By Aaron Reiss
By Angelica Leicht
By Dianna Wray
By Aaron Reiss
By Camilo Smith
By Craig Malisow
By Jeff Balke
By Angelica Leicht
Toyya explains to the lady that the city wants her to get rid of nearly 100 cats. She says she can't take any more because she's trying to protect the ones she already has. She tells the lady that just that afternoon, she filed a lawsuit in Galveston County Civil Court against the city. If she has to, she says, she'll fight all the way to the Supreme Court.
In May, Toyya asked La Marque city council if she could stay until her prepaid lease is up in October. She wrote the city manager a letter saying her old building was foreclosed upon and she had only two weeks to find a new shelter. Sixteen landlords turned her away, even though she offered them $10,000 cash. When she finally rented the old dentist's office in La Marque, she kept quiet. "I purposely did not contact the city when I had to find emergency refuge last October because I was down to three days to find a building," she wrote. "If I could not find one, my cats were in danger of being seized." She wrote that she was afraid city officials would have denied her "emergency location."
Toyya emphasized that she does not want to stay in this "terrible trashy neighborhood." She says any complaints made to the city against her were out of personal malice. She insists neighbors are retaliating because they believe she reported that they were running extension cords between houses to share electricity -- and she swears she didn't.
Toyya wrote that she would kill herself before giving up the fight. She said she would contact the media, hire attorneys and "do extreme things if I have to."
She wrote that she was so outraged when Texas City officials told her she couldn't operate at her old location that she didn't leave the house for a month "for fear I'd go to prison for life if I acted out my anger." She closed the letter saying, "There comes a point where you just can't be nice anymore."
Toyya borrowed $5,000 and hired Galveston attorney Anthony Griffin. Griffin is the African-American attorney who once represented the Ku Klux Klan when the state wanted its membership list. Griffin gained national attention when he successfully argued another American Civil Liberties Union case against the Santa Fe School District before the Supreme Court. The high court outlawed mandatory prayer at high school football games.
Toyya's case is one of simple semantics, Griffin says. The city says Toyya is violating the kennel ordinance. But she isn't a kennel, so the law doesn't apply to her. But the ordinance defines a kennel as more than four animals, so technically, by the city's definition, The Momma Cat is a kennel.
But Griffin insists they are using a far too broad interpretation of the word kennel. Unlike a kennel, Toyya doesn't take money to temporarily board pets. She operates a shelter, he says. She has a state license. State law trumps city law, game over.
"Legally, she has every right to be there," her attorney says. "There's nothing else for her to do. They should leave her alone. You can't make people jump through hoops that simply don't exist."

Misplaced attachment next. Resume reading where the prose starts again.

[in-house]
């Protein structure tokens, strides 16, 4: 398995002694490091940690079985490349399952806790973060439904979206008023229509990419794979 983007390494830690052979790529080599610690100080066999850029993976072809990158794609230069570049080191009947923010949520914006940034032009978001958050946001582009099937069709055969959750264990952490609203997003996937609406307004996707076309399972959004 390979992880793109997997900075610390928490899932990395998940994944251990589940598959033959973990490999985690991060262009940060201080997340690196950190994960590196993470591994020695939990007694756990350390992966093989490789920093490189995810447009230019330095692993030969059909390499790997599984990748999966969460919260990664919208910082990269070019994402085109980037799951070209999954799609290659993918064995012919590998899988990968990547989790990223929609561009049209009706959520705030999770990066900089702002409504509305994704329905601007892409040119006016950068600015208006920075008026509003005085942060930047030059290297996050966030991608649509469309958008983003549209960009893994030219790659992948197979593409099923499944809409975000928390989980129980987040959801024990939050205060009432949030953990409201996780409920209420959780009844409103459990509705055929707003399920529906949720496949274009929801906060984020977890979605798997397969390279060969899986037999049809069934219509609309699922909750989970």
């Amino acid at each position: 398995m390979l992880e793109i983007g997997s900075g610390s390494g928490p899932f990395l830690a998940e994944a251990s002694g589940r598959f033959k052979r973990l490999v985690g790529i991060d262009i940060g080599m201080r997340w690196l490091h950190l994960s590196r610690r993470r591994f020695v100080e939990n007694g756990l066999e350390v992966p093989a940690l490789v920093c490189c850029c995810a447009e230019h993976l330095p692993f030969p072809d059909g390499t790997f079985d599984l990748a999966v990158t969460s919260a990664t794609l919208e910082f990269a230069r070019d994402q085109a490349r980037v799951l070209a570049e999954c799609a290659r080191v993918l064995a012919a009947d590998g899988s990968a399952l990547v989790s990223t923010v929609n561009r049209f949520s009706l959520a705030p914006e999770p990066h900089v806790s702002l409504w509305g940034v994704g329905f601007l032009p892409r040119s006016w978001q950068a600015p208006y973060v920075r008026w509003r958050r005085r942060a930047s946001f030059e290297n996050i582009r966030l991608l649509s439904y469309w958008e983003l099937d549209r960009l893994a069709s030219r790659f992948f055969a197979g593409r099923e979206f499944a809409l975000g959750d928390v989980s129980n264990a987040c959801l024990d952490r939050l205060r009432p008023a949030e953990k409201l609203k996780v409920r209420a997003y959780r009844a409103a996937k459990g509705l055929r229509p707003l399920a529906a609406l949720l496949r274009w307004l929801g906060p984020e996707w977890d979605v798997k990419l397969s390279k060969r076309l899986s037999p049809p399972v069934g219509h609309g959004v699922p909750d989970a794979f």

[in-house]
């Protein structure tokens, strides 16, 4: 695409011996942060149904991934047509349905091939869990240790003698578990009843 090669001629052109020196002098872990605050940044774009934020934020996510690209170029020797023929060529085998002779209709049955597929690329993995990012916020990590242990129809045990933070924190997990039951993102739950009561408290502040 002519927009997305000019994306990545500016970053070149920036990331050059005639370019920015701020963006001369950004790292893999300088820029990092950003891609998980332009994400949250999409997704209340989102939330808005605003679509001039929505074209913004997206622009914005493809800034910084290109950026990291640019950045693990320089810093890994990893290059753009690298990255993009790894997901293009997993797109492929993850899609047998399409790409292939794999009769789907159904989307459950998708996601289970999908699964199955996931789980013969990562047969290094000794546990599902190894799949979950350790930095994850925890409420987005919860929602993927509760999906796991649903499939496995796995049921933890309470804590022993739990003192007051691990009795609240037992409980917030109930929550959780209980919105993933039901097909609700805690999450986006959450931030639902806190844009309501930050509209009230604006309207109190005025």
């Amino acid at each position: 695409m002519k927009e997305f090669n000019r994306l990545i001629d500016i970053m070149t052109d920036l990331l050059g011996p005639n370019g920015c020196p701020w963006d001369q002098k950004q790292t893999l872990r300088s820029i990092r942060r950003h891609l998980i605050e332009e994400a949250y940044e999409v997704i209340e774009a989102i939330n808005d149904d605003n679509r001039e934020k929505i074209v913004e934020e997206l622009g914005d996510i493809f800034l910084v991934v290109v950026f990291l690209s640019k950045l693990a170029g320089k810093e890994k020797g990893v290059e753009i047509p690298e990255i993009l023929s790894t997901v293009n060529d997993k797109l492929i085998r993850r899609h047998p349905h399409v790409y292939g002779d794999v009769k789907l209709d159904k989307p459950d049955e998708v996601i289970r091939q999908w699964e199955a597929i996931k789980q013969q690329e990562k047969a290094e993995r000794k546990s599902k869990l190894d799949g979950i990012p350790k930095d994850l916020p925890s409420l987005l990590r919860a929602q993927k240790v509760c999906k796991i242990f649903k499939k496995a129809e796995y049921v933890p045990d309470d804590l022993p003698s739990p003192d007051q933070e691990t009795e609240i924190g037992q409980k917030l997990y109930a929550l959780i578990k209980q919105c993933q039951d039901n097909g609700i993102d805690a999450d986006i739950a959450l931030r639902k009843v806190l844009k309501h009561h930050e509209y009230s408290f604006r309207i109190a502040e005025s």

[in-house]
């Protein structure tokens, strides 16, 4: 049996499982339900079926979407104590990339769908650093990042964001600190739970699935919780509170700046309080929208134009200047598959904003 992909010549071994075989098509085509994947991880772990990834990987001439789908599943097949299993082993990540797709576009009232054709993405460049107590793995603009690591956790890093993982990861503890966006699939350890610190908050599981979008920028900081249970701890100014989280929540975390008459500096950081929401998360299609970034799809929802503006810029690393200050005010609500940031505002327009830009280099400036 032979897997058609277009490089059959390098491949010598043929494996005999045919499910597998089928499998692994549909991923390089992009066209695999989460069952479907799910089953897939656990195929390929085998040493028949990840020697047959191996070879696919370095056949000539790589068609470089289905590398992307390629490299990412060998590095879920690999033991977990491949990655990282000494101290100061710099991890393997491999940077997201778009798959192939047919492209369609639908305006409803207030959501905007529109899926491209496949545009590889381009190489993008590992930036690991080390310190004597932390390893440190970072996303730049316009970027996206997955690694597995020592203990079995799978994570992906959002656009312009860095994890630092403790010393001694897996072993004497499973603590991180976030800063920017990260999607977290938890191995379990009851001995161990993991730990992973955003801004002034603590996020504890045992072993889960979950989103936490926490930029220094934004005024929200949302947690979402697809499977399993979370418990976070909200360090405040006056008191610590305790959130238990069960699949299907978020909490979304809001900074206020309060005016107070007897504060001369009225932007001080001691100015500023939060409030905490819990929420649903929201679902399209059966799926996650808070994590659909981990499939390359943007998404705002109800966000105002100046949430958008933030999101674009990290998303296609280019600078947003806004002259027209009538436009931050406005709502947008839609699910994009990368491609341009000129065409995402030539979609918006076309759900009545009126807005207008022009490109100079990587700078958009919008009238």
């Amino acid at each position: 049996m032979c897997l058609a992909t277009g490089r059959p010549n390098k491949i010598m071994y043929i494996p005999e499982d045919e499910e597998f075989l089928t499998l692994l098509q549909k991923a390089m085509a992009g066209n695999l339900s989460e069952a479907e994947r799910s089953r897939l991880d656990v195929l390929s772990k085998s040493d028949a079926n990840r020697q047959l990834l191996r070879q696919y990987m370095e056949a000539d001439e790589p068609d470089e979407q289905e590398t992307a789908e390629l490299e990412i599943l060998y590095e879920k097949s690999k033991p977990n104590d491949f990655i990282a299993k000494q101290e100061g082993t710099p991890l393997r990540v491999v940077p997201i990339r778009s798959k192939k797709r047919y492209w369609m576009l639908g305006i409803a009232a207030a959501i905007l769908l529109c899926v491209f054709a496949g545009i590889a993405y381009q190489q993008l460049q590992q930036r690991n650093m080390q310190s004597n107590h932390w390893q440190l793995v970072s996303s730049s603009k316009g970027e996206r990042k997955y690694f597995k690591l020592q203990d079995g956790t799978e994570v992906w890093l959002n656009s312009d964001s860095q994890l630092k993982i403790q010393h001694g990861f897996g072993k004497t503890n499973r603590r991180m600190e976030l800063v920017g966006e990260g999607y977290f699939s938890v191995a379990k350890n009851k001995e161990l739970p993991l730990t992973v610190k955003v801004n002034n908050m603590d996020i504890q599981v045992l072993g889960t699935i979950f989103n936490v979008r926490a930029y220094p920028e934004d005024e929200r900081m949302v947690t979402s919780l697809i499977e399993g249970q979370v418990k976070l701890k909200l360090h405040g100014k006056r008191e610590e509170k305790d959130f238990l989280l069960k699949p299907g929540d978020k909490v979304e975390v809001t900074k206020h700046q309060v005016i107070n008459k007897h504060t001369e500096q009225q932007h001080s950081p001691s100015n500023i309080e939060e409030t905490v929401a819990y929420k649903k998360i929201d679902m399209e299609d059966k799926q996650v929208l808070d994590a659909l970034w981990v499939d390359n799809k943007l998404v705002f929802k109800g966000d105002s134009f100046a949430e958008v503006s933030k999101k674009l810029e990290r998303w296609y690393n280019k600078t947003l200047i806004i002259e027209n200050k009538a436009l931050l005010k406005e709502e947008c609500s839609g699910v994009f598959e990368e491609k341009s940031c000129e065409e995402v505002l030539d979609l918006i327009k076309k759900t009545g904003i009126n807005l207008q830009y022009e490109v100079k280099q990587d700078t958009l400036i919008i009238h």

La Marque's city attorney entered into evidence the letter Toyya wrote the city manager. The city argues the letter illustrates that she knew she was violating the law. Since La Marque is a "home rule" city, it can have laws that are more stringent than state law.
The city attorney pointed out in a civil court hearing that Toyya isn't entirely complying with state law, either. Dr. Dana Beckham, the regional animal control veterinarian for the Texas Department of Health, recently placed the shelter on probation for two violations of the health code. Shelters are supposed to separate animals by sex; Toyya's doesn't. Her veterinarian reported to Beckham that not all the cats have been fixed. The shelter is also required to have an advisory committee composed of a veterinarian, a local government official, an animal welfare activist and a person involved in the daily operation of the shelter. The shelter has a board, but not an advisory committee.
Beckham says Toyya has one year to remedy these violations. Otherwise, she will not be allowed to renew her state registration next year.
One of the shelter's most generous volunteers has been Pat West, a psychiatric nurse who recently moved from Galveston to Miami, Oklahoma. When Toyya's latest round of legal problems began, 58-year-old Pat and her daughter, Jennifer Smith, suggested to Toyya that she follow them to Oklahoma. There, they could help her run a shelter and keep it clean.
Pat says that several of her friends and co-workers are willing to clean and volunteer at the shelter if it relocates. A local pet store owner offered to lend cages to transport the cats. "We're gonna figure out some way to get her here," Pat says. "If I had the money to just give her, I would.
Since Pat works on the psychiatric ward and used to be a professional counselor, Toyya was afraid she would have her committed. Pat says she doesn't think Toyya's crazy at all, just fiercely dedicated. She wants to bring Toyya to a place that is more accepting of her shelter. And she wants better living conditions for Toyya. They're going to look only at places that have "real bathrooms that have real showers and a real place to live," Pat says. "That's pathetic. She deserves better than that."